Texas choreographer Allison Orr does things the hard way. And as viewers of filmmaker Andrew Garrison’s Trash Dance will come to appreciate, the whole world is a better place because of her seeming lack of common sense.
On some level, Orr is either an idealist or a masochist. She has the audacity to believe that art can transform lives by allowing individuals to show their true selves to complete strangers by communicating through the common language of art.
Orr’s art project to prove her thesis is a choreographed dance of sorts using a couple dozen giant trash trucks and their associated crews. Most of these modestly paid folk have second jobs, many are single parents, and it is clear from the onset of the project that few, if any, have time or desire to put on a show they don’t understand for the local population who see them as second class citizens with nothing to offer but sweat and a tolerance for bad smells.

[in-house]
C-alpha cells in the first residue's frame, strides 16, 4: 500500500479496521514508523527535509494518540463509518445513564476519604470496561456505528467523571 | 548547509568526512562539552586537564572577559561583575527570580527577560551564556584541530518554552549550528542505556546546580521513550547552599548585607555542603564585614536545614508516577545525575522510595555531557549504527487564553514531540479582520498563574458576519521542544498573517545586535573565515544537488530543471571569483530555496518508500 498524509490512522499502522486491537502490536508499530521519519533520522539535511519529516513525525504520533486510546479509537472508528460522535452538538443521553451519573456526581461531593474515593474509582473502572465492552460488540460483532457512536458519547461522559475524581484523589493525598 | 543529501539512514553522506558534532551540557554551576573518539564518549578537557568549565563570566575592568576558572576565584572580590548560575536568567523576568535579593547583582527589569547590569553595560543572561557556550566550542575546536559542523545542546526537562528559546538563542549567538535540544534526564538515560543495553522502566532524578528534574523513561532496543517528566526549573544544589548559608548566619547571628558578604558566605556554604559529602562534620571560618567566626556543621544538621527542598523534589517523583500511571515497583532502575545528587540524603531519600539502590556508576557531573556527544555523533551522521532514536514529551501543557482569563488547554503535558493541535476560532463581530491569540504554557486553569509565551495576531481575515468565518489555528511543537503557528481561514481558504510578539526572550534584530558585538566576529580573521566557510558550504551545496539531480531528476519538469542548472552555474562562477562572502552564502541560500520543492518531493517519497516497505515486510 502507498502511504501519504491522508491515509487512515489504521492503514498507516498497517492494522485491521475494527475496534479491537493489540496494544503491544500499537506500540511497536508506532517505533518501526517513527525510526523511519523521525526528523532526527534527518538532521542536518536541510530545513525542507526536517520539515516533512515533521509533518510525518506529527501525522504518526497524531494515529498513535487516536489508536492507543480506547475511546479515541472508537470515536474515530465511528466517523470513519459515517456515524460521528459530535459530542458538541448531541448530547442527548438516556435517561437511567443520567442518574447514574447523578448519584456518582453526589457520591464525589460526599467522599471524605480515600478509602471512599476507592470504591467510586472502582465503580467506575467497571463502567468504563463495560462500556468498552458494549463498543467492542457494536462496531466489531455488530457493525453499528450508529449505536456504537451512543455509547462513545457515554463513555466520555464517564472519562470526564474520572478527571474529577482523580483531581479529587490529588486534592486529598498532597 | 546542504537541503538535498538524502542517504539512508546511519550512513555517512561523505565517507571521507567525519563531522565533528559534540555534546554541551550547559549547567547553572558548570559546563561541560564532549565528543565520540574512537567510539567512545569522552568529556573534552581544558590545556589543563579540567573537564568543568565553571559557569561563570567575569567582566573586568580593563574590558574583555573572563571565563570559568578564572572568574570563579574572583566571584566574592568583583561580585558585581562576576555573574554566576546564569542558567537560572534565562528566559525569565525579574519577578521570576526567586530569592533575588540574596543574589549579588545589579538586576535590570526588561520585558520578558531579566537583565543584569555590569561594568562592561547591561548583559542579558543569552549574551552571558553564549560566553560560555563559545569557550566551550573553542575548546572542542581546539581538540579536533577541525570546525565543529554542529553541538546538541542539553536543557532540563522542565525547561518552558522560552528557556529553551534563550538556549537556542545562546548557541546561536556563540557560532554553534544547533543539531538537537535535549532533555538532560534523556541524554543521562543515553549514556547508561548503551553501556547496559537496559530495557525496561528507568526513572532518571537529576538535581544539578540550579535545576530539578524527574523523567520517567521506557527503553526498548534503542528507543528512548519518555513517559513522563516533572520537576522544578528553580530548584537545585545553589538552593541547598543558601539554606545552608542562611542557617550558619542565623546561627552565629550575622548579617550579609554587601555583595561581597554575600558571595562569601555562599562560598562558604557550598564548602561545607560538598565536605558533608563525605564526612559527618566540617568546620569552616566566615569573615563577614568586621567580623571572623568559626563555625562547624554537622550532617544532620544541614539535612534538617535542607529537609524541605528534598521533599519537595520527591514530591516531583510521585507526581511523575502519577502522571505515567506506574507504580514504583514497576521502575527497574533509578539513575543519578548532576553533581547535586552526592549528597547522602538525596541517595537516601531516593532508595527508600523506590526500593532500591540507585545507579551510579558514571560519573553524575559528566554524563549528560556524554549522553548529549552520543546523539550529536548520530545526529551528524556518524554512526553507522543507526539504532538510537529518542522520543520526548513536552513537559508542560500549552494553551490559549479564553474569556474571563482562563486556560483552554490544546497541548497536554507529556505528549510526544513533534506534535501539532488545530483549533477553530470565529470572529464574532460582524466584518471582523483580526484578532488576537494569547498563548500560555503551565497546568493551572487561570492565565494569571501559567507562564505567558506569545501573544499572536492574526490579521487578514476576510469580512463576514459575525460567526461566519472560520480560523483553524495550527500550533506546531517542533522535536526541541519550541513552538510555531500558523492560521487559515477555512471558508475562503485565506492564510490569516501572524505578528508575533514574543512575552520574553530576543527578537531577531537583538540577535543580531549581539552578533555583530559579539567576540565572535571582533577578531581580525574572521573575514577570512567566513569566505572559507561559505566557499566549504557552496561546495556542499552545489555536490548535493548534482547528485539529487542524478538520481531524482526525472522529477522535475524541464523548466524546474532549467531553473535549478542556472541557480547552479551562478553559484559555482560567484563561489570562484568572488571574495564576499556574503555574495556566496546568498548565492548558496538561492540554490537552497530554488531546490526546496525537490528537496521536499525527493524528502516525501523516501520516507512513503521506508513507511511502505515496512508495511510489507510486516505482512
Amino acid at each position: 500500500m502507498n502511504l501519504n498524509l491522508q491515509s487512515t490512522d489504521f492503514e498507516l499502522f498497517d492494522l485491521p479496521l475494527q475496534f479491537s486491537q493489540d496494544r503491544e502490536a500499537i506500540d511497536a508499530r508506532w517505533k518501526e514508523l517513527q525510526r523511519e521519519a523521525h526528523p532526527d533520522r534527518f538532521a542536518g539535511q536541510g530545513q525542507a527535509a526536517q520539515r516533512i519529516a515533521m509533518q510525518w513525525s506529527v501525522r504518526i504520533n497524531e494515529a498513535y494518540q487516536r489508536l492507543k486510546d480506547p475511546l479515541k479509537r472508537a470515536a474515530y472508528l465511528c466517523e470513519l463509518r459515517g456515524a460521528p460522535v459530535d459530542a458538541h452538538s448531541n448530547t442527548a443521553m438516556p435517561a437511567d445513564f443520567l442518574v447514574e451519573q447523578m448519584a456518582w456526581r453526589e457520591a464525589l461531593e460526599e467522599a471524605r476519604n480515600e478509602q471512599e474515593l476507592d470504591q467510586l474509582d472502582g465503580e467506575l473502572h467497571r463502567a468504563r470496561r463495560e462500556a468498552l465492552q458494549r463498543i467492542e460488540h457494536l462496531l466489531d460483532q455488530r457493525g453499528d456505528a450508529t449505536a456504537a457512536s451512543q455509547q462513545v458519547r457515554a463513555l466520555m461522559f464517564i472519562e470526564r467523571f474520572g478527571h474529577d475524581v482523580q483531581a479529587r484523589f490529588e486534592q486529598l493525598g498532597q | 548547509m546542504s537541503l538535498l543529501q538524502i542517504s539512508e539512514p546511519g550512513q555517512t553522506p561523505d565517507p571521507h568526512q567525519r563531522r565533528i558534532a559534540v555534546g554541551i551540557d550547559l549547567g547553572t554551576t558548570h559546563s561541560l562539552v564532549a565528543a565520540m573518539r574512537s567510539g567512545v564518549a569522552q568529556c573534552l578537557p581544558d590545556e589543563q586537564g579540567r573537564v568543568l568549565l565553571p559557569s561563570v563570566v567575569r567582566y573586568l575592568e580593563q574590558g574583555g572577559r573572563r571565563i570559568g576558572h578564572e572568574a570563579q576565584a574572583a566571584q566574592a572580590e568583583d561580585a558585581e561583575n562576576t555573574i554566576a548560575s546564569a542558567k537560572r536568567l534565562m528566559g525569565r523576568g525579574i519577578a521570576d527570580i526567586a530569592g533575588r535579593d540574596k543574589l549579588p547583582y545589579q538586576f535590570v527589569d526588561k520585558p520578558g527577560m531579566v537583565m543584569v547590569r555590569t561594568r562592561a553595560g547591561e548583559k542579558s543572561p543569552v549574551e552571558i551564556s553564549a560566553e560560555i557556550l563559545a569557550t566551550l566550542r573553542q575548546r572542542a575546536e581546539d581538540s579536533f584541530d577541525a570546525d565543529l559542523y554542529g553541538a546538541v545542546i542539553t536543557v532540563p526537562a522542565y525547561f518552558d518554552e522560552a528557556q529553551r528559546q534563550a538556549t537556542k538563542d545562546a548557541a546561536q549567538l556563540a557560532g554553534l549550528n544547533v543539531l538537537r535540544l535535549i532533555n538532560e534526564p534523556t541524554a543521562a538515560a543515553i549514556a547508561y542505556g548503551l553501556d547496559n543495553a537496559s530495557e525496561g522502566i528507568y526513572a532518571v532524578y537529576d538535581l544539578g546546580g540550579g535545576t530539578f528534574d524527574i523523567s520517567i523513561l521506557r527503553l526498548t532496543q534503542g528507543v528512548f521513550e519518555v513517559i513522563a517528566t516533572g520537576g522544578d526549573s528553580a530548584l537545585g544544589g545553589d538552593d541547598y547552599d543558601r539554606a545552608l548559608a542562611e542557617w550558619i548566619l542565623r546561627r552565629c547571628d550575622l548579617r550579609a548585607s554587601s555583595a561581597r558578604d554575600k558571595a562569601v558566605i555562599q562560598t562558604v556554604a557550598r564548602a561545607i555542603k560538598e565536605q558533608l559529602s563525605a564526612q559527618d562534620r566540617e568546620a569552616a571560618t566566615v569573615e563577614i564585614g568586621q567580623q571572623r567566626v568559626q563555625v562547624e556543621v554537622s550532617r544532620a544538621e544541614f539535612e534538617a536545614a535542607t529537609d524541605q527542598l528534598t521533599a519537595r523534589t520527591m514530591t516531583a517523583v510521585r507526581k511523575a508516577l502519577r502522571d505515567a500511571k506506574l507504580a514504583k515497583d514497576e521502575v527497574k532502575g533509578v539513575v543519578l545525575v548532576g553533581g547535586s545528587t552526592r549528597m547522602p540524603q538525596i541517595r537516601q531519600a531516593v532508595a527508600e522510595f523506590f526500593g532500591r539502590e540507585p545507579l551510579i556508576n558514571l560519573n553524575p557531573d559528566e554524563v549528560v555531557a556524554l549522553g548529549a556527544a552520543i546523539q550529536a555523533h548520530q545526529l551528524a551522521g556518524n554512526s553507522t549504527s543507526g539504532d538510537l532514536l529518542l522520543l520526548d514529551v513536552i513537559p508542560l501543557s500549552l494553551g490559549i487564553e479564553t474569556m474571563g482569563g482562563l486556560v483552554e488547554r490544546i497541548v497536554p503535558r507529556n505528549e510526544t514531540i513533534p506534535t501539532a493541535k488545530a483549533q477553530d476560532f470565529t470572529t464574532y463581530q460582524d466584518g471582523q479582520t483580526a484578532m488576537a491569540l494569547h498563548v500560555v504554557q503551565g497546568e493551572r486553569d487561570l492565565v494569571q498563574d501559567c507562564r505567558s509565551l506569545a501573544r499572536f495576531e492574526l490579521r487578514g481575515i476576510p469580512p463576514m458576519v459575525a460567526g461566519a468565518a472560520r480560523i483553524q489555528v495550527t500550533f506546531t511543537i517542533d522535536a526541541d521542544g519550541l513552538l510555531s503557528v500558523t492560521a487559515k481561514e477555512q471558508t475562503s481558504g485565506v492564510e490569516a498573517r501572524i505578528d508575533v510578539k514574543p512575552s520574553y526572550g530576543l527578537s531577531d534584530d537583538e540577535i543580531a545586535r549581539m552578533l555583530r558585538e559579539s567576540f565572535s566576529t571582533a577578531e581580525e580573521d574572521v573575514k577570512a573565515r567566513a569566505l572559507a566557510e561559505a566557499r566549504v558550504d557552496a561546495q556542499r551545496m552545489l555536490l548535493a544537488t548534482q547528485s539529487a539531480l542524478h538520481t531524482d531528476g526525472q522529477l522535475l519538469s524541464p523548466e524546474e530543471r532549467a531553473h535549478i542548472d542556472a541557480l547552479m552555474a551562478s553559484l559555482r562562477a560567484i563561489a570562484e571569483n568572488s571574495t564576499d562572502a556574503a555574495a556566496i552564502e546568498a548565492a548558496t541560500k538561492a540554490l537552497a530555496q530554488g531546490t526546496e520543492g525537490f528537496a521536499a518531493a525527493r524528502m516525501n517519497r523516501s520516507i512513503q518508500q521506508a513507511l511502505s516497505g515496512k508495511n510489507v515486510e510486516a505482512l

But Orr is unflappable. She spends months working with the crews, throwing trash, picking up dead animals, all the while convincing them to give her their time for the sake of art.
Some eventually agree, and after weeks of practice, the day of the show arrives. Despite a raging downpour at the old airport runway that serves as the stage, a sold-out crowd of thousands attends Orr’s Trash Dance and no one is disappointed. The performance is touching, fun and even beautiful at times. But more importantly, for the men and women putting on the show and those watching, it offers proof that art can reach across any void, self-inflicted or societal, to connect us all.
Trash Dance will screen at the Boulder Theater at 10 a.m. on Sunday, Feb. 17.
This story is part of our complete coverage of BIFF 2013.